The revised effort card is shown below. Note that the PI increased certified effort from 13% to 20%. Also note that non-sponsored project effort was reduced from 73% to 67% to reflect the 7% of cost-shared effort attributable to the sponsored program.


Committed effort versus extra effort

Perhaps you've spent more time on a project than you were paid to spend. Or you've put in extra effort, over and above your cost sharing commitment. This is called voluntary uncommitted cost sharing. Any extra effort, above what is stated in the award agreement, is not required to be documented, tracked, or audited. You should not include it in the effort you certify for a sponsored project.

How to determine your effort distribution

Before certifying effort, you should determine your effort distribution. The steps in doing this are:

1.      Consider all of your activities for the period of performance.
2.      Determine which activities are allocable to your sponsored projects, and which are not.
3.      Group your sponsored activities by project
4.      For each sponsored project, determine what percent of your effort for the period you devoted to the project.
5.      Adjust non-sponsored activities to accurately reflect cost-shared commitments. If you have multiple non-sponsored activity accounts, the adjustment can be made against the State Maintenance or Operating Fund account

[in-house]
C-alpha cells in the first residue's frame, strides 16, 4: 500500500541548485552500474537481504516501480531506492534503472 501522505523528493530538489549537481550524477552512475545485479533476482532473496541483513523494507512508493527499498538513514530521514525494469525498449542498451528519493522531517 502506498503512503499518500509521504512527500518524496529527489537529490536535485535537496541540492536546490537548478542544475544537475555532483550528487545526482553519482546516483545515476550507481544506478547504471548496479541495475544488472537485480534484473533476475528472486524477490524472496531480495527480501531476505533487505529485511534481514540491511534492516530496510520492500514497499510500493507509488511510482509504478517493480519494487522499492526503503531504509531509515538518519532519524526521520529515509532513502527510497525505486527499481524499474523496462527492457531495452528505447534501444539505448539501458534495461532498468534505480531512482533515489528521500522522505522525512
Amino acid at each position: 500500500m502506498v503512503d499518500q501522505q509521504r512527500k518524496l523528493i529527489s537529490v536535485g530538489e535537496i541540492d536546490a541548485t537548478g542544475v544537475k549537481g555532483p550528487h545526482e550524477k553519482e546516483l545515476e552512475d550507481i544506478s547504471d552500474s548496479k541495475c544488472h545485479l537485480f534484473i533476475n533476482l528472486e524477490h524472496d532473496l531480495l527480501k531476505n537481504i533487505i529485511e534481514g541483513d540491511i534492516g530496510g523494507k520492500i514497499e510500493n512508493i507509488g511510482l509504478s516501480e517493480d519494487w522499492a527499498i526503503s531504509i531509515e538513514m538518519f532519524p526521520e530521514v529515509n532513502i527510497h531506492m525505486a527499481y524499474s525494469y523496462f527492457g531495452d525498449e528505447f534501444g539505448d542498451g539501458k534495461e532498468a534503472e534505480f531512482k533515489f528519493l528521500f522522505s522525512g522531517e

Remember that effort certification is not an exact science, and you are not required to come up with precise numbers. Reasonable estimates are acceptable. The goal is to be able to explain your activities and so confirm, if asked, that your work justifies the salary charges and meets your commitments to sponsors.

Reasonable estimates and the degree of tolerance

Federal regulations allow for an acceptable variance between the actual effort for a sponsored project and the effort as certified on the statement. At the UMD, this variance is defined as five percentage points out of your 100% total UMD effort.


Your commitment to a project is 50% of your UMD effort. And for a given effort period, 50% of your salary was charged to the project. Your effort statement reflects this. Therefore, it is permissible to certify 50% effort for this project if your reasonable estimate of your actual effort is between 45 and 55 percent of your total UMD effort.

Why? The federal government expects only reasonable estimates of effort, and allows for a degree of tolerance in certifying effort. And, in fact, certifying this way is not only permissible but the recommended practice.

Assume for a moment that you are paid 100% from sponsored project funds and you have more than a de minimis amount of non-sponsored activity. Does the five percent rule justify certifying 100% of your effort as sponsored effort? The answer is no ā€“ it does not create headroom for non-sponsored activities up to five percent of your total UMD effort. A certified effort report is your best reasonable estimate of how you expended effort. Everyone acknowledges that an estimate may be slightly off. This is different from knowingly misrepresenting non-sponsored activities as sponsored effort.

 Go back to main menu The Basics of Effort Reporting or

Continue to Module 6. How to certify your effort with ECRT